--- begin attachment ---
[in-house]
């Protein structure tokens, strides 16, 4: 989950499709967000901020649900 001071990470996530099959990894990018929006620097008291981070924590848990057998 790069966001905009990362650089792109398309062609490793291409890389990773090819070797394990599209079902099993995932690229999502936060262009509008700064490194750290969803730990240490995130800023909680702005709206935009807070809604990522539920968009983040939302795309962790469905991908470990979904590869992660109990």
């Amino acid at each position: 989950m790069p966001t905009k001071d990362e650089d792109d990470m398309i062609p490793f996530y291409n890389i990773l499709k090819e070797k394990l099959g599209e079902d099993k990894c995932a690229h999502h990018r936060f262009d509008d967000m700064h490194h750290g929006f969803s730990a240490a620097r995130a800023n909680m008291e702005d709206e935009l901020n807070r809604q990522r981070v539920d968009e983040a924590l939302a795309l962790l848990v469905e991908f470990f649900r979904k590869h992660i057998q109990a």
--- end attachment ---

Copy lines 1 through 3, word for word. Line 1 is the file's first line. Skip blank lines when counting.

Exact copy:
[in-house]
């Protein structure tokens, strides 16, 4: 989950499709967000901020649900 001071990470996530099959990894990018929006620097008291981070924590848990057998 790069966001905009990362650089792109398309062609490793291409890389990773090819070797394990599209079902099993995932690229999502936060262009509008700064490194750290969803730990240490995130800023909680702005709206935009807070809604990522539920968009983040939302795309962790469905991908470990979904590869992660109990």
């Amino acid at each position: 989950m790069p966001t905009k001071d990362e650089d792109d990470m398309i062609p490793f996530y291409n890389i990773l499709k090819e070797k394990l099959g599209e079902d099993k990894c995932a690229h999502h990018r936060f262009d509008d967000m700064h490194h750290g929006f969803s730990a240490a620097r995130a800023n909680m008291e702005d709206e935009l901020n807070r809604q990522r981070v539920d968009e983040a924590l939302a795309l962790l848990v469905e991908f470990f649900r979904k590869h992660i057998q109990a």